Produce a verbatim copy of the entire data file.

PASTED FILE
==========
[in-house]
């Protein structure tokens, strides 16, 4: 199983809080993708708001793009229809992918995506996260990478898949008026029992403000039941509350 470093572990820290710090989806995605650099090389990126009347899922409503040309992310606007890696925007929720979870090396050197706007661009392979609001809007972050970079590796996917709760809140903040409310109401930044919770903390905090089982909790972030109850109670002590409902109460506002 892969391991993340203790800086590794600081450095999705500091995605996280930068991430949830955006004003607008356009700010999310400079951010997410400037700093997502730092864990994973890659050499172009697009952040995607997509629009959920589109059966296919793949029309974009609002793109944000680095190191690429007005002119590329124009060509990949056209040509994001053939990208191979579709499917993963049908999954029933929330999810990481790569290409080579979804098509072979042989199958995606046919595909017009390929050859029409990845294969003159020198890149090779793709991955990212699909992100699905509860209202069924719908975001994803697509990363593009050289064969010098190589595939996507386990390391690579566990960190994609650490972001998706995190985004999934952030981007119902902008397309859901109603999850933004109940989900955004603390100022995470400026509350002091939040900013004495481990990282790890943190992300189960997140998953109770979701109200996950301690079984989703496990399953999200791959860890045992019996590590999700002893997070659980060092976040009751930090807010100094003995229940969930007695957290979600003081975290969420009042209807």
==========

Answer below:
[in-house]
């Protein structure tokens, strides 16, 4: 199983809080993708708001793009229809992918995506996260990478898949008026029992403000039941509350 470093572990820290710090989806995605650099090389990126009347899922409503040309992310606007890696925007929720979870090396050197706007661009392979609001809007972050970079590796996917709760809140903040409310109401930044919770903390905090089982909790972030109850109670002590409902109460506002 892969391991993340203790800086590794600081450095999705500091995605996280930068991430949830955006004003607008356009700010999310400079951010997410400037700093997502730092864990994973890659050499172009697009952040995607997509629009959920589109059966296919793949029309974009609002793109944000680095190191690429007005002119590329124009060509990949056209040509994001053939990208191979579709499917993963049908999954029933929330999810990481790569290409080579979804098509072979042989199958995606046919595909017009390929050859029409990845294969003159020198890149090779793709991955990212699909992100699905509860209202069924719908975001994803697509990363593009050289064969010098190589595939996507386990390391690579566990960190994609650490972001998706995190985004999934952030981007119902902008397309859901109603999850933004109940989900955004603390100022995470400026509350002091939040900013004495481990990282790890943190992300189960997140998953109770979701109200996950301690079984989703496990399953999200791959860890045992019996590590999700002893997070659980060092976040009751930090807010100094003995229940969930007695957290979600003081975290969420009042209807």